"Make no little plans"

Famed Chicago urban planner Daniel Burnham once remarked, “Make no little plans; they have no magic to stir men's blood. Make big plans; aim high in hope and work.” When exploring all that Chicago has to offer―from ballet to baseball and Picasso to pizza—it pays to make big plans.

Dining out

Chicago is a city of neighborhoods, and each offers its own, distinct cuisine—from Little Italy and Greektown to Pilsen’s Mexican fare and Devon Avenue’s Indian restaurants. The city center is home to James Beard Award winners and restaurants of culinary celebrities, and these top dining spots coexist with environmentally friendly establishments. The city’s many specialties include soul food, Chicago-style pizza, and hot dogs.

  • Visit the places President Barack Obama frequents when he’s in his hometown.
  • For a guide to the Chicago restaurant scene, go to the Illinois Restaurant Associations’ Dining Chicago site.
  • Learn where to sample Chicago’s best-known specialties, Chicago-style pizza and hot dogs.

Nightlife and music

For the after-dinner set, the city has a wide variety of bars and clubs. In addition to Chicago blues, music venues offer performers that run the gamut from jazz to rock, making Chicago one of the best cities for live music in the world. Explore the club listings to find the right place for you.


A stroll down Michigan Avenue’s Magnificent Mile offers even the most experienced shoppers something new. Chicago’s four hundred specialty boutiques feature the latest styles from the world’s top designers. The "Loop" area of downtown Chicago also offers a host of shopping opportunities.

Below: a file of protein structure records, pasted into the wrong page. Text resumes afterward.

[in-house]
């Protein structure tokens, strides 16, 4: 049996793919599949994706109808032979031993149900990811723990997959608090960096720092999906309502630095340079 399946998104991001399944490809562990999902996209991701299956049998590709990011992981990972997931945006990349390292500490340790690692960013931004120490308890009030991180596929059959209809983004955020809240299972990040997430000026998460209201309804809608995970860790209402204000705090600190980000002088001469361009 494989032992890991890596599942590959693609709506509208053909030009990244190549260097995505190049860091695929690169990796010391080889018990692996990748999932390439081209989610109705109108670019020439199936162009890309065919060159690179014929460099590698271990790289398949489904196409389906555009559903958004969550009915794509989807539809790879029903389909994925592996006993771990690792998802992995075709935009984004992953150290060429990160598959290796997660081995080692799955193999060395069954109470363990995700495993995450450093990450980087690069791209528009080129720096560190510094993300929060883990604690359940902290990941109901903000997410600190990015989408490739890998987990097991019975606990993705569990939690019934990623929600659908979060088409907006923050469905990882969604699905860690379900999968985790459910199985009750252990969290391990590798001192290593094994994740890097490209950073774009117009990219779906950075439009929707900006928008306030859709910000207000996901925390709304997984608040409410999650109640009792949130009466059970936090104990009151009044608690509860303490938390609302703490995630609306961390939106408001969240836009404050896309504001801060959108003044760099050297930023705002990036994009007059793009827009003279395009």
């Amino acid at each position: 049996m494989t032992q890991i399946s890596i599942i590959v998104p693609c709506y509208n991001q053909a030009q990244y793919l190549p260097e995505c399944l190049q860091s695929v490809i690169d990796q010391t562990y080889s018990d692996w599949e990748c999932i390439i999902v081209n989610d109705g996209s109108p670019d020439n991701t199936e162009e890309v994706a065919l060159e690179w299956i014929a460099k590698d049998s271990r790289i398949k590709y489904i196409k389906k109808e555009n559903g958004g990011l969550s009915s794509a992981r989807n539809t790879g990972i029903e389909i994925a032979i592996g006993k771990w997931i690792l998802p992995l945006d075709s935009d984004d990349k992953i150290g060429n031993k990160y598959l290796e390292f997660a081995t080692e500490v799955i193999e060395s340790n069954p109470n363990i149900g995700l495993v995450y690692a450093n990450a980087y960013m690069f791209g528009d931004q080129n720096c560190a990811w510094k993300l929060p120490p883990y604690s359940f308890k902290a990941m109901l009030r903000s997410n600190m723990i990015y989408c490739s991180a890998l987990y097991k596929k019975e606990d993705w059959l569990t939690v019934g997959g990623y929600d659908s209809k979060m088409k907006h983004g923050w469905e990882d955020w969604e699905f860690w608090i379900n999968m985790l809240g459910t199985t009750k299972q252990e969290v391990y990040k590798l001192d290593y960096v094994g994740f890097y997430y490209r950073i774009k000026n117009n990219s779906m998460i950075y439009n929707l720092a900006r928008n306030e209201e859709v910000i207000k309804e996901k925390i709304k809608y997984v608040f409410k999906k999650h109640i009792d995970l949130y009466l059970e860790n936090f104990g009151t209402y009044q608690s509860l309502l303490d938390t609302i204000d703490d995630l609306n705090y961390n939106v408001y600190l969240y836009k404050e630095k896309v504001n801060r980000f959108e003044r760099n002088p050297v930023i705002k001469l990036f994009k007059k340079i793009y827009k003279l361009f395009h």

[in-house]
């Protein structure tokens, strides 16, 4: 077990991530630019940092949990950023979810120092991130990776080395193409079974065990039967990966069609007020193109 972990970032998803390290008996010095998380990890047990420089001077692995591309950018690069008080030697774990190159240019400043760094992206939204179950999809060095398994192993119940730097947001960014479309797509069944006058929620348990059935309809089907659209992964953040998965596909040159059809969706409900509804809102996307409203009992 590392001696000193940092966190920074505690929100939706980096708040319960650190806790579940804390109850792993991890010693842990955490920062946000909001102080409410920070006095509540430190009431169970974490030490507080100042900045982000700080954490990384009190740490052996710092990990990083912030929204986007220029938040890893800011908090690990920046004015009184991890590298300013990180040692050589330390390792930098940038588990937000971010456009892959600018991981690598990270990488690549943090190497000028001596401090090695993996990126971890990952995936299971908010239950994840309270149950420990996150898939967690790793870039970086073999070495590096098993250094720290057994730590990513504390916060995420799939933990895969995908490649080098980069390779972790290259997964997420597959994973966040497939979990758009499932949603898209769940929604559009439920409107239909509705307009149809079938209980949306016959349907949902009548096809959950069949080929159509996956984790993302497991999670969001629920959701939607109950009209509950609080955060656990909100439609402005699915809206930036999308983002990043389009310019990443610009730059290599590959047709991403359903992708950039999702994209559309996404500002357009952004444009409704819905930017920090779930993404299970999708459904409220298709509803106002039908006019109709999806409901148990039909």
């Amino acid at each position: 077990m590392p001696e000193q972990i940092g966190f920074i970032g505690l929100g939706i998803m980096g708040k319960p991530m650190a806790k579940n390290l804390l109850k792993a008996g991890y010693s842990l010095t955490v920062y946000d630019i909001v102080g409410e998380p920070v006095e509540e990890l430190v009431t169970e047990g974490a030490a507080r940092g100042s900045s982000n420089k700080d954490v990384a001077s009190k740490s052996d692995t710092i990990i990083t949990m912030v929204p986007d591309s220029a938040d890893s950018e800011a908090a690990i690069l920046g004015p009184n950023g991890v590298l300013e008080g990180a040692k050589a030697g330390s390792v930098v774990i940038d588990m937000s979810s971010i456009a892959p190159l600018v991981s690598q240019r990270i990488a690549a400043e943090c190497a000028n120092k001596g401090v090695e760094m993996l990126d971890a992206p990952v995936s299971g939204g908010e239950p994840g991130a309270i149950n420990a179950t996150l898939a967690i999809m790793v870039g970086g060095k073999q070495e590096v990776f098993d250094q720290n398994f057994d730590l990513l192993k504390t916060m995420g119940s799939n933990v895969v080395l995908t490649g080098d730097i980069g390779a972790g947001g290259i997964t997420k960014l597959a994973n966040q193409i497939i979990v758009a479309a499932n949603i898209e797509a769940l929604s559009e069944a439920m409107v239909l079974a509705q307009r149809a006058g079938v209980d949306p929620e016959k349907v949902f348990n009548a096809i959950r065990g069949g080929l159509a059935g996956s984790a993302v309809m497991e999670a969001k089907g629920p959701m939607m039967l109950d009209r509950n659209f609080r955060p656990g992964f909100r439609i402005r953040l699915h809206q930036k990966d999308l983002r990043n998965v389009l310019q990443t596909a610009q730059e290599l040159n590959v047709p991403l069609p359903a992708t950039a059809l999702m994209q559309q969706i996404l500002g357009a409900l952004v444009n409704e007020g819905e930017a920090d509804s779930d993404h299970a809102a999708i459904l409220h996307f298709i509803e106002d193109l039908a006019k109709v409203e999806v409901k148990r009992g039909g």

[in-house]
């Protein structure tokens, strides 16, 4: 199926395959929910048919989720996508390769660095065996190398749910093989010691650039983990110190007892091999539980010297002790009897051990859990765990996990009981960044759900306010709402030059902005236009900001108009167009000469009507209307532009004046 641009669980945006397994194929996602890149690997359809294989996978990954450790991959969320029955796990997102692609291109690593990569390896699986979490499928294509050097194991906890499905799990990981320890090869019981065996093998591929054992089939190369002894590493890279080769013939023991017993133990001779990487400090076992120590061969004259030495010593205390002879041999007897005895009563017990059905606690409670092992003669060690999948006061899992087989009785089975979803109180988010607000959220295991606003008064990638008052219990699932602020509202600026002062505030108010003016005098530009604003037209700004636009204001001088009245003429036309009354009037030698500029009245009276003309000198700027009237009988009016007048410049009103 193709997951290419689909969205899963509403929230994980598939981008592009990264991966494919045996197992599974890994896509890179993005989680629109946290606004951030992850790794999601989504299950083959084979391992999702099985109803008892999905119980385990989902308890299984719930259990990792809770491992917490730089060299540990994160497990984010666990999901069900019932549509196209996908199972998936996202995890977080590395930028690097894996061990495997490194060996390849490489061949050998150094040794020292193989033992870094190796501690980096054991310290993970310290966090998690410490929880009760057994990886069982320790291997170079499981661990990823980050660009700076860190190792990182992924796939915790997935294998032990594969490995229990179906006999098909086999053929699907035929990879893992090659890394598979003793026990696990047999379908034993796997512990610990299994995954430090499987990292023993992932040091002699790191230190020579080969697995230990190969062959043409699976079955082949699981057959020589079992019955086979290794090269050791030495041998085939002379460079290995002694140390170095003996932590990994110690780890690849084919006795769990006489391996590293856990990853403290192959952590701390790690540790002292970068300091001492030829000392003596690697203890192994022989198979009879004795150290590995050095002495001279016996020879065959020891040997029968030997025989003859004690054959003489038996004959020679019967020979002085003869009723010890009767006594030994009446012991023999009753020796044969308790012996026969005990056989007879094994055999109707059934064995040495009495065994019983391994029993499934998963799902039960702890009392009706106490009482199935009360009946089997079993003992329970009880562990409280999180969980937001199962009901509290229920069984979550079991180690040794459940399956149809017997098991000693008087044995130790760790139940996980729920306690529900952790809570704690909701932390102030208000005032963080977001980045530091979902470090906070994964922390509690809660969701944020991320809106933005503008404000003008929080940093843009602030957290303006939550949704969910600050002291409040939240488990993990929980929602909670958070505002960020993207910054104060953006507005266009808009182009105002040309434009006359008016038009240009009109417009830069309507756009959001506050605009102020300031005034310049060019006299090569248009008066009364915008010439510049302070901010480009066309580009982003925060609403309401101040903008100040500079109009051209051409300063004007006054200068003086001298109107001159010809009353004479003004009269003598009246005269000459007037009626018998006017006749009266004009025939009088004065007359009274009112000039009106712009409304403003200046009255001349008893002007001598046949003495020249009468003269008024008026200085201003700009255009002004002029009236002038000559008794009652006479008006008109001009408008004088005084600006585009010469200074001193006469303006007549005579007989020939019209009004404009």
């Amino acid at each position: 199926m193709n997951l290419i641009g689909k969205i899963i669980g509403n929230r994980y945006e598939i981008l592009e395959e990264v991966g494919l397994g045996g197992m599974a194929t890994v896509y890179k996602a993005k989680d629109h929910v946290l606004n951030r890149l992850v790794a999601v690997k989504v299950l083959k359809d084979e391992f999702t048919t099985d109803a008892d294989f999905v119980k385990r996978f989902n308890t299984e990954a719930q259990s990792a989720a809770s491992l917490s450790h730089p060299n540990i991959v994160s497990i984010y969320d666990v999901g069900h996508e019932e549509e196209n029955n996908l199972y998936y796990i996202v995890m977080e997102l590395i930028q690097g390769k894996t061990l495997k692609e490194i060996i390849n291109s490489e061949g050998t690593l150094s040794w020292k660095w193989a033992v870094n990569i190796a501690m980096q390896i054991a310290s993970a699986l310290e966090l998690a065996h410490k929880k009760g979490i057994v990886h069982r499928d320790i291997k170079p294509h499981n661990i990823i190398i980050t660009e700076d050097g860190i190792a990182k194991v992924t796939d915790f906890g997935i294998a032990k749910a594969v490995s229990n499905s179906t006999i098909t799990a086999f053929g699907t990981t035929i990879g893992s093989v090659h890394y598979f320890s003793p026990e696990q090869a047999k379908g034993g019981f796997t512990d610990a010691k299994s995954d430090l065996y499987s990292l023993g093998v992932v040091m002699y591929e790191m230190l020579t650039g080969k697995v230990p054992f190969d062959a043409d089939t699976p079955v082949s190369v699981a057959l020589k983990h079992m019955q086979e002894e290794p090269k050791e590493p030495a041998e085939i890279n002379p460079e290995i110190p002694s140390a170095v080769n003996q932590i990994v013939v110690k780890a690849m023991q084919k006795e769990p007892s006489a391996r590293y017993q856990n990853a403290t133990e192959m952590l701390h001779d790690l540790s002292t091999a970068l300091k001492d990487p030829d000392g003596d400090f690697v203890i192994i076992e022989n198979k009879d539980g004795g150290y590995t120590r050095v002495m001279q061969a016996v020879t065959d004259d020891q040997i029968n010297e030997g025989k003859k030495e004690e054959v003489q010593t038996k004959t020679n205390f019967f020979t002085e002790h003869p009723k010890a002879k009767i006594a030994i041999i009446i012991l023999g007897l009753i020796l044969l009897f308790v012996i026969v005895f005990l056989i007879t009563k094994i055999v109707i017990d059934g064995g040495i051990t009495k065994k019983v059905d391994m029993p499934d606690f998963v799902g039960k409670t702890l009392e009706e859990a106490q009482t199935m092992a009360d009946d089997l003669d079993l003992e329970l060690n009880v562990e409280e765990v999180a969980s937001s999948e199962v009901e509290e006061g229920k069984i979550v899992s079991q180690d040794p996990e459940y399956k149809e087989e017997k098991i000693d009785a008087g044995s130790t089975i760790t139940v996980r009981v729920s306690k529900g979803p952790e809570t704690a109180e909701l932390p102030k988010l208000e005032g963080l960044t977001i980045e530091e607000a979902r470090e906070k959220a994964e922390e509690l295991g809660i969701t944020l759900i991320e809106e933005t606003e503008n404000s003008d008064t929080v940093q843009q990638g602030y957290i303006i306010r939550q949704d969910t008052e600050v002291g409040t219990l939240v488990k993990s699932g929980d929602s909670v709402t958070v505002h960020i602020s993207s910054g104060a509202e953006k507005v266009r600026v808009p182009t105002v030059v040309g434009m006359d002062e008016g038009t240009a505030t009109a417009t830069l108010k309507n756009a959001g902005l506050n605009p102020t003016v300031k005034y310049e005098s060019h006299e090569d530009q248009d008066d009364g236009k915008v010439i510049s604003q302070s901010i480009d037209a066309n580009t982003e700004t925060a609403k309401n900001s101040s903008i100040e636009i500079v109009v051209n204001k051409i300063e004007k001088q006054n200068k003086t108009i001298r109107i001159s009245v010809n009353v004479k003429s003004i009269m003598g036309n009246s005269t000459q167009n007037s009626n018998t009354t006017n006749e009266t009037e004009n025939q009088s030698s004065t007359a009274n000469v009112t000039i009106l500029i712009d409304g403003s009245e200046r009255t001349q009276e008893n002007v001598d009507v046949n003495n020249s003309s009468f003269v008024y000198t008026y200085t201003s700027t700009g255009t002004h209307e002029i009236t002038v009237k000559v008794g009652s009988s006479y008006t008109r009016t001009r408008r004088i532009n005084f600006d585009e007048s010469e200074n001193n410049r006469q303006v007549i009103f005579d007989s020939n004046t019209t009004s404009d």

Arts and Culture

The Art Institute of Chicago and the Museum of Contemporary Art showcase distinctive collections from the world’s masters, while the vibrant performing arts scene comes alive at the famed Symphony Center and throughout the downtown Theatre District. Go to choosechicago.com for more information and complete listing of cultural institutions and performances. The Chicago Architecture Foundation offers a series of tours on boat, bus, and foot for those want to explore the city's famed architectural gems.


The 26 miles of lakefront provide a picturesque backdrop for the city’s museums: the Peggy Notebaert Nature Museum  in Lincoln Park on the North Side and the Museum of Science and Industry in Hyde Park on the South Side are anchored in the center by the Museum Campus (featuring the Field Museum and Shedd Aquarium) just east of downtown.

Chicago has dozens of museums, including the Chicago History Museum, the DuSable Museum of African-American History, the Museum of Contemporary Art, the National Museum of Mexican Art, the Polish Museum of America, the Swedish Museum of America, and the Bronzeville Children's Museum, the first and only African-American children's museum in the country. A complete list of the city's museums can be found at Explore Chicago.


Chicago has 77 distinct community areas and diverse neighborhoods, which are filled with museums, cafes, and unique shops. From Bronzeville to Beverly and from Greek Town to the Gold Coast, Chicago offers a mosaic of experiences. Explore our community and understand why Chicago is called "the city of neighborhoods."

If you get overwhelmed, the city’s two official visitor centers are located at 163 E. Pearson and 77 E. Randolph.

Beyond the City Limits

The State of Illinois offers scores of museums, historic sites and outdoor attractions, including seven spectacular scenic byways for those who love a car trip. The state's most popular destinations include the Abraham Lincoln Presidential Museum in Springfield; the Frank Lloyd Wright Home and Studio in Oak Park; and the Ronald Reagan Boyhood Home and Visitors Center in Dixon. Information on these and other adventures can be found at Enjoy Illinois.